Aquaculture North America

NOAA streamlines shellfish regulatory process

March 26, 2015
By Tom Walker

The National Oceanic and Atmospheric Administration (NOAA) Interagency Working Group on Aquaculture (IWG-A) has released a new guide, Information for Shellfish Growers.  The guide was written to support the development of sustainable shellfish aquaculture in the US by helping farmers navigate the shellfish aquaculture permitting process.

 According to the Guide “clarifying permitting requirements and processes and making them more transparent and accessible to shellfish growers can contribute to improved coordination and more timely permit decisions.”  The section on obtaining a lease includes the main types of authorizations required and information on agencies involved.

Specific situations are described in the guide where local, state and federal permits are required.  A list of federal agency initiatives that facilitate the permitting process is provided as well as a list of additional sources of information.

The guide is part of the NOAA National Shellfish Initiatives program that was started in 2011 to increase shellfish in the environment both through restoration efforts and aquaculture.  Since initiation, NOAA has worked to streamline the permitting process on the federal and state levels and the guide is part of this initiative.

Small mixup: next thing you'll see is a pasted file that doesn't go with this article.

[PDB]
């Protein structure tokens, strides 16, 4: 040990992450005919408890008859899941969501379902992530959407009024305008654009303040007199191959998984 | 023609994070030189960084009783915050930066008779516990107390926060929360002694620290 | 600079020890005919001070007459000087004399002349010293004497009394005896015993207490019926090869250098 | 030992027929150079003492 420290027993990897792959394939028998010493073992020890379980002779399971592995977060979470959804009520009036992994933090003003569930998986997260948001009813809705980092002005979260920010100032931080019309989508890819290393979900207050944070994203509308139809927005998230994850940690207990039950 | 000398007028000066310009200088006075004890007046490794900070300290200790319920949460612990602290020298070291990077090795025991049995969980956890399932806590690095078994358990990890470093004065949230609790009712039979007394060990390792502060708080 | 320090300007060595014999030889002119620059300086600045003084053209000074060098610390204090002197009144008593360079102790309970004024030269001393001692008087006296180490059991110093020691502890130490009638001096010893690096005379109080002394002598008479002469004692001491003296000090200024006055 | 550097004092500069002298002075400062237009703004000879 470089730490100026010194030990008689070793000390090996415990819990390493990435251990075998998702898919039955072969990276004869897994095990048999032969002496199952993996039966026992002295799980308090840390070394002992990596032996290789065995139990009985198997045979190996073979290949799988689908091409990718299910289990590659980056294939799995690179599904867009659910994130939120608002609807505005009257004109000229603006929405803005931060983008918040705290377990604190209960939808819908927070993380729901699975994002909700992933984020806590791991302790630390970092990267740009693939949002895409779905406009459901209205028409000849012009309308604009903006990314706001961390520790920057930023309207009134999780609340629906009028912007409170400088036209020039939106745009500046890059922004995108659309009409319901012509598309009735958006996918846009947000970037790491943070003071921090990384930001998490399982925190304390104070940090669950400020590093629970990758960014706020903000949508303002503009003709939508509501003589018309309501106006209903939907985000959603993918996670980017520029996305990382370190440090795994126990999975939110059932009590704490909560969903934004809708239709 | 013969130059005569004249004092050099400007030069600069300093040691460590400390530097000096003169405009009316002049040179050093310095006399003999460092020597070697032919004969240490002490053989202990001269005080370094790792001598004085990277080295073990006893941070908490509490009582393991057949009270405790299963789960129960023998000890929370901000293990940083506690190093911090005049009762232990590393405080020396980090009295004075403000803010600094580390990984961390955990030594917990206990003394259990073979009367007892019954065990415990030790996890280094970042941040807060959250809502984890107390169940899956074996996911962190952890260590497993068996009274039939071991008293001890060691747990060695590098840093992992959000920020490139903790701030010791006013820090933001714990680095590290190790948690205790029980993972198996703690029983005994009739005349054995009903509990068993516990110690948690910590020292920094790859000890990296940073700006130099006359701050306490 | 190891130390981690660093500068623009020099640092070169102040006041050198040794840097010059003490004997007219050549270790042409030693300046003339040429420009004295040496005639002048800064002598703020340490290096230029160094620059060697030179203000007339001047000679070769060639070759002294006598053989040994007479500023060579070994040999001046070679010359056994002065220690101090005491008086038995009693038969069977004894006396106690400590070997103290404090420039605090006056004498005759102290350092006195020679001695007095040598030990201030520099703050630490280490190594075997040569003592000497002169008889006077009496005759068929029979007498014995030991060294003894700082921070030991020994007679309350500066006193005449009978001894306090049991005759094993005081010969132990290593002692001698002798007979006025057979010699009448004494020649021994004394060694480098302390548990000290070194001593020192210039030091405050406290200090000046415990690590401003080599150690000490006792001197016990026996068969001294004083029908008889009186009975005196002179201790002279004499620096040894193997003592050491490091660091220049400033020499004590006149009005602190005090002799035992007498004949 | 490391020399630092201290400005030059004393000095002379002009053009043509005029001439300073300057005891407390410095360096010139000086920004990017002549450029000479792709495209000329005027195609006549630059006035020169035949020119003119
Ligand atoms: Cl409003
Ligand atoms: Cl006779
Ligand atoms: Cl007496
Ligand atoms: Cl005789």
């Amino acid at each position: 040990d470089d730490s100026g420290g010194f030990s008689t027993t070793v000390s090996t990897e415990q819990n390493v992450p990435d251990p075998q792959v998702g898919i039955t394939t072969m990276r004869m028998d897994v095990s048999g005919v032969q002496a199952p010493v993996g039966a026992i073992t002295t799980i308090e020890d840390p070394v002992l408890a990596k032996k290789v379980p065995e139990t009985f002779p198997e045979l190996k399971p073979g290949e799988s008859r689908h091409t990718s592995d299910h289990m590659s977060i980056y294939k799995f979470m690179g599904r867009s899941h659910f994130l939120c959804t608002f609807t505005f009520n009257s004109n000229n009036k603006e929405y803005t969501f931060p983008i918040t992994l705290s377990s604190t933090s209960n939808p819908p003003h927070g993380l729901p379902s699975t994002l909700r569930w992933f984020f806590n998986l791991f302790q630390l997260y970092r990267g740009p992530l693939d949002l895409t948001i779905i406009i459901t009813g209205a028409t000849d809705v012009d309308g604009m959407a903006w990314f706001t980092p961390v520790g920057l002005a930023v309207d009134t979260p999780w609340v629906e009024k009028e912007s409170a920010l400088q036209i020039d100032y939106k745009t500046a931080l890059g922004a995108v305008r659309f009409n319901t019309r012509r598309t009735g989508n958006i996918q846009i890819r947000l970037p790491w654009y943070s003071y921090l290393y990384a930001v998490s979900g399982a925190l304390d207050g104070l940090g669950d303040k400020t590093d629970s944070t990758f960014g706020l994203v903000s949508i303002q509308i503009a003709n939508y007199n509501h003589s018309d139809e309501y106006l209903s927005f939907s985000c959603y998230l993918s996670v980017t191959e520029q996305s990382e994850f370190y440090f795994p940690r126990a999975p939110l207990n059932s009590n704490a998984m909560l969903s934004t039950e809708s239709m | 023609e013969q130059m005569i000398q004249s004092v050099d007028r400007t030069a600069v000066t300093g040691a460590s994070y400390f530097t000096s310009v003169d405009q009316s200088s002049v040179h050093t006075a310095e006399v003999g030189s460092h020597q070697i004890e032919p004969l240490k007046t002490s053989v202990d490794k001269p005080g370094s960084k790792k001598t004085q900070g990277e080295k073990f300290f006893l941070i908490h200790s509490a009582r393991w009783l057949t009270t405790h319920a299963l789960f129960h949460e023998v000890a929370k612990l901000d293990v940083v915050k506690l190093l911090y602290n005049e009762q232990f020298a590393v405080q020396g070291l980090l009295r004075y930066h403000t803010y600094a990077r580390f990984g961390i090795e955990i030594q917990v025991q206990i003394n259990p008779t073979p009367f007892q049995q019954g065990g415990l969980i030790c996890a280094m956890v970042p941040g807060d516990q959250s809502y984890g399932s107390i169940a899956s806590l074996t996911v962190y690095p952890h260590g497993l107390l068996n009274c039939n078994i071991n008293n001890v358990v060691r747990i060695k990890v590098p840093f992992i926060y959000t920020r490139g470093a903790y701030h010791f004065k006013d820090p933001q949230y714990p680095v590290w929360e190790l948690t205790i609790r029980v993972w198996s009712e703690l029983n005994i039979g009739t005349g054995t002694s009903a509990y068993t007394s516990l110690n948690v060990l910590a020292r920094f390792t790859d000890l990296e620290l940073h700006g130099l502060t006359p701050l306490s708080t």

“Streamlining the regulations are state-wide initiatives to identify the hurdles and roadblocks in the permitting process and overcome them. Washington State got out ahead and they have a very large shellfish industry now” said David O’Brien, Deputy Director, Office of Aquaculture at NOAA Fisheries.   

 “We were given marching orders by President Obama. He said we need to move ahead on shellfish aquaculture, we want federal agencies to work together and make this an easier process. So we took that to heart and said ‘let’s figure this out.’

The Shellfish Growers Guide is the first step, which outlines all the federal requirements for shellfish aquaculture, here’s the basic process. It doesn’t change the process at all, but it does make it more transparent and obvious to your average farmer who’s trying to get started.

The guide is available on line at

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